I can’t fight it as irrational, because it isn’t irrational.  The thing I’m frightened of (and I can’t tell you what it is, and I’m sorry) will happen one day, maybe today, maybe in the next couple of hours.  For these four or five months every year I live constantly in the shadow of imminently experiencing the thing I am most terrified of in all the world, the thing I would rather die than have to face.  Five months of living on the very, very edge of life: how can I cope with that?

I will have to, of course.  I have been; this is the fourth winter I will have faced where I feel like this.  No doubt it isn’t and won’t be so bad as lack of sleep is making it seem.  But it isn’t worth the effort.  Nothing is worth this, not even the relief of spring.  And spring is so very far away.

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6 Responses to 08.10.10

  1. Katherine says:

    Looking back, I can say with certainty that as awful and painful as being depressed was, it was not the depression that was disabling but the anxiety. You’re right, it is a totally inadequate word for what it is. We need something Greek or German, something more epic-sounding, to really capture it and show how different it is from the day to day worry or anticipation kind of anxiety.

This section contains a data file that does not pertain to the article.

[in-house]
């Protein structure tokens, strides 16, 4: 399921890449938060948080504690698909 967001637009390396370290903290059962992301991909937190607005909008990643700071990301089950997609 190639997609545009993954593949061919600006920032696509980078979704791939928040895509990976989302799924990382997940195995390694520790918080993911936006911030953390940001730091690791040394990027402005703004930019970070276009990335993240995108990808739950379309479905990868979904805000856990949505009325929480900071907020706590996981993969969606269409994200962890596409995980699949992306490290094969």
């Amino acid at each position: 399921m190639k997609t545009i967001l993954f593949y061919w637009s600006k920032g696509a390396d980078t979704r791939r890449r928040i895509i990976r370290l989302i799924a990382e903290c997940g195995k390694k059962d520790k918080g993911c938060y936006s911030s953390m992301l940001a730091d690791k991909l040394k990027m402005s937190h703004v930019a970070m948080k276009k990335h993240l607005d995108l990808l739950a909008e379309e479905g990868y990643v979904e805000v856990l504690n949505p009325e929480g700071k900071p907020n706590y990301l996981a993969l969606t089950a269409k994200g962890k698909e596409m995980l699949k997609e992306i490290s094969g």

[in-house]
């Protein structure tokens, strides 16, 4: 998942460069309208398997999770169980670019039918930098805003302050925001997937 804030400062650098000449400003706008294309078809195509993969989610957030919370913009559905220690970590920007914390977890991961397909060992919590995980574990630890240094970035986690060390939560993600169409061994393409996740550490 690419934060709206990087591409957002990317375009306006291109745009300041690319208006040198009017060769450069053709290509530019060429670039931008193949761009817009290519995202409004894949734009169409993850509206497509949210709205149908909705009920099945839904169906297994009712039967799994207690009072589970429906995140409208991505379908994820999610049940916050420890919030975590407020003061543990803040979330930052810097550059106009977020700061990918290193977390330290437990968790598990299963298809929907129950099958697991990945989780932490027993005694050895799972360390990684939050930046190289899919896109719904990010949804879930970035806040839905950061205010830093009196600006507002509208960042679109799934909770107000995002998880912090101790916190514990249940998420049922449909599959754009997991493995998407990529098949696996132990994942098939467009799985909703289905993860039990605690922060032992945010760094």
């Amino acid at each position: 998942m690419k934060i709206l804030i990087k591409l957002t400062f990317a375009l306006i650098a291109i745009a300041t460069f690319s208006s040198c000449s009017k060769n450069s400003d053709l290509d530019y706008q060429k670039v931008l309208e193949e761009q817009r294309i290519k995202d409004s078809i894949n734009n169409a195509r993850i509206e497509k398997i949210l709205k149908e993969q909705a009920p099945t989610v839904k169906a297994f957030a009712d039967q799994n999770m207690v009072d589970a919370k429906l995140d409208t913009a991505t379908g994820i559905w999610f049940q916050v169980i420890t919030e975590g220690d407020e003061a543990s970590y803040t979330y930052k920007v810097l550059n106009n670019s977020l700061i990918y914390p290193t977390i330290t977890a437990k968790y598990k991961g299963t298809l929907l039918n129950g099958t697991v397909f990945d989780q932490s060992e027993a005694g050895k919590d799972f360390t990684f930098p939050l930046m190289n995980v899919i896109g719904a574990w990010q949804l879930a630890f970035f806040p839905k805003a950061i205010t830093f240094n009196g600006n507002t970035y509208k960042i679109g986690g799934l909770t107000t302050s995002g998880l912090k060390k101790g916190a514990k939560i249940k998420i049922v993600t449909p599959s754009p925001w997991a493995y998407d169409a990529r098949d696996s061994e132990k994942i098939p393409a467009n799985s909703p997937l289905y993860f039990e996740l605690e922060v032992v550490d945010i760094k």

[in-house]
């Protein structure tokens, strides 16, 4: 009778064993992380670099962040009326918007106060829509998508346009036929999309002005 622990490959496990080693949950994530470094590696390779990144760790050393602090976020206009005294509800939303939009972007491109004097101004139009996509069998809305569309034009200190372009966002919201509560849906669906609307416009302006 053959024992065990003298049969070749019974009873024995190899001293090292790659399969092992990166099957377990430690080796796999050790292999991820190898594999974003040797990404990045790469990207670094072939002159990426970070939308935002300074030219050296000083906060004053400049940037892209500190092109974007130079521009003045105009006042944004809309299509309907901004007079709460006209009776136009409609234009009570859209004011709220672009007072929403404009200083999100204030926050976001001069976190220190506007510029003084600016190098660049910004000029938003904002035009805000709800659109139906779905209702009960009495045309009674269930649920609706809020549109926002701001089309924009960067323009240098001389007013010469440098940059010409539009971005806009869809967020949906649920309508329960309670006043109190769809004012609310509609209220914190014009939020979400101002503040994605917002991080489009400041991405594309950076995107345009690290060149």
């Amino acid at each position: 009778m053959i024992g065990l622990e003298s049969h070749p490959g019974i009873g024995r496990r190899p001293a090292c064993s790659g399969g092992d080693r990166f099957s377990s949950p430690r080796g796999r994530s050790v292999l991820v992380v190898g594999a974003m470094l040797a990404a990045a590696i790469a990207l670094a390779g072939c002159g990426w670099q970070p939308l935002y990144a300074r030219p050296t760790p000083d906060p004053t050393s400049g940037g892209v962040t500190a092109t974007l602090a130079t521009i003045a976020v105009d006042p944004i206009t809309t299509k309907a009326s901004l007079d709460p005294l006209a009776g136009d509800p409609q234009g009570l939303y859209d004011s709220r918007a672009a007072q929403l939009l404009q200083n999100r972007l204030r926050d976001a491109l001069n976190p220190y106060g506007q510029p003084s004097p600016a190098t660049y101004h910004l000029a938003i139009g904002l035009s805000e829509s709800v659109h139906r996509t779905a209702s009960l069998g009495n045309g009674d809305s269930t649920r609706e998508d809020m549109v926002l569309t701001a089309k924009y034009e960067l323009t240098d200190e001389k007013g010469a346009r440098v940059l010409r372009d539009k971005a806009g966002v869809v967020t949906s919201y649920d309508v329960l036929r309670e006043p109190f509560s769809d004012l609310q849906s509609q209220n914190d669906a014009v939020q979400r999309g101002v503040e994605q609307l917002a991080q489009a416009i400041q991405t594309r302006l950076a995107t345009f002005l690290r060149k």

I hope that this winter is a break from the past four years and that the anxiety will go unexpectedly away. That may not be very realistic, but I hope it nevertheless.

  2. mediocrity511 says:

    I think I can really relate to this, I have a phobia of something that tends to activate around this time of year, then die of around March time also. I have found it completely crippling, being unable to leave the house on my own, being too scared to talk about what’s going on and having to take all sorts of bizarre precautions to feel safe. Last year it got completely overwhelming, I reached crisis point and had a short admission to hospital. The psychiatrist there suggested that maybe the fears were some kind of bizarre explanation I’d come up with because of seasonal affective disorder and my interpretation of some events that had happened to me. Initially I was very skeptical, as I’ve not heard of SAD causing psychosis-like symptoms and I was convinced that the reason everything was awful was because of the fears, not that the fears were awful because of the time of year. However, I did purchase a lightbox and bizarrely enough it did seem to make a difference. It’s hard to explain, I’m still scared, but its sort of like that fear bounces off me a bit more. It also certainly gives me more energy, which is a very useful tool in trying to fight against the fear and maintain some semblance of normal life. Obviously it might not work for you, but there’s a possibility.